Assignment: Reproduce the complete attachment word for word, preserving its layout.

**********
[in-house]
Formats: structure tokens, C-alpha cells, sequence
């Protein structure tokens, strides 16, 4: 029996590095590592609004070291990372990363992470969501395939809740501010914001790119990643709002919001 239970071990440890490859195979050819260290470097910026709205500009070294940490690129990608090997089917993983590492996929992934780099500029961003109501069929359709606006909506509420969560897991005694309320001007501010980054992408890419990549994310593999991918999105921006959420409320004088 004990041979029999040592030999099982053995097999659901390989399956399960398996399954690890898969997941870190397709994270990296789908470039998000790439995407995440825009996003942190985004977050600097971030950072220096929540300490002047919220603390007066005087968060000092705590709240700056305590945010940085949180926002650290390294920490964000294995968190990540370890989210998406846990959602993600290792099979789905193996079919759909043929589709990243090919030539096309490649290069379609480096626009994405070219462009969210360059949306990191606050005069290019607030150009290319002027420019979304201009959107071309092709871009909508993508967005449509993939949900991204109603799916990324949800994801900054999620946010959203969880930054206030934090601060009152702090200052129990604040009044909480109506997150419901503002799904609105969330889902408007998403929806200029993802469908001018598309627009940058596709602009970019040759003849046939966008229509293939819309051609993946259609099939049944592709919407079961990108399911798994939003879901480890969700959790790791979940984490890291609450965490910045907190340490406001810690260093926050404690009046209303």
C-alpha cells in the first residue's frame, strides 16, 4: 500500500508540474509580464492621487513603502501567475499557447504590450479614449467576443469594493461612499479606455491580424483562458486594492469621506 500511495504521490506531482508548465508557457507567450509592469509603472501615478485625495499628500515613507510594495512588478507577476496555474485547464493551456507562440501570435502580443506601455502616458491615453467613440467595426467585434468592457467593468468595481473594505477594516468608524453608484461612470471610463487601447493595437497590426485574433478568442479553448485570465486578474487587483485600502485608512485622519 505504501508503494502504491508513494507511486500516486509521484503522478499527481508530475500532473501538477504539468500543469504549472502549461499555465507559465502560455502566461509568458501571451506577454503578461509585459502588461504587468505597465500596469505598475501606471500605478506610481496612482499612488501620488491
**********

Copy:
[in-house]
Formats: structure tokens, C-alpha cells, sequence
């Protein structure tokens, strides 16, 4: 029996590095590592609004070291990372990363992470969501395939809740501010914001790119990643709002919001 239970071990440890490859195979050819260290470097910026709205500009070294940490690129990608090997089917993983590492996929992934780099500029961003109501069929359709606006909506509420969560897991005694309320001007501010980054992408890419990549994310593999991918999105921006959420409320004088 004990041979029999040592030999099982053995097999659901390989399956399960398996399954690890898969997941870190397709994270990296789908470039998000790439995407995440825009996003942190985004977050600097971030950072220096929540300490002047919220603390007066005087968060000092705590709240700056305590945010940085949180926002650290390294920490964000294995968190990540370890989210998406846990959602993600290792099979789905193996079919759909043929589709990243090919030539096309490649290069379609480096626009994405070219462009969210360059949306990191606050005069290019607030150009290319002027420019979304201009959107071309092709871009909508993508967005449509993939949900991204109603799916990324949800994801900054999620946010959203969880930054206030934090601060009152702090200052129990604040009044909480109506997150419901503002799904609105969330889902408007998403929806200029993802469908001018598309627009940058596709602009970019040759003849046939966008229509293939819309051609993946259609099939049944592709919407079961990108399911798994939003879901480890969700959790790791979940984490890291609450965490910045907190340490406001810690260093926050404690009046209303």
C-alpha cells in the first residue's frame, strides 16, 4: 500500500508540474509580464492621487513603502501567475499557447504590450479614449467576443469594493461612499479606455491580424483562458486594492469621506 500511495504521490506531482508548465508557457507567450509592469509603472501615478485625495499628500515613507510594495512588478507577476496555474485547464493551456507562440501570435502580443506601455502616458491615453467613440467595426467585434468592457467593468468595481473594505477594516468608524453608484461612470471610463487601447493595437497590426485574433478568442479553448485570465486578474487587483485600502485608512485622519 505504501508503494502504491508513494507511486500516486509521484503522478499527481508530475500532473501538477504539468500543469504549472502549461499555465507559465502560455502566461509568458501571451506577454503578461509585459502588461504587468505597465500596469505598475501606471500605478506610481496612482499612488501620488491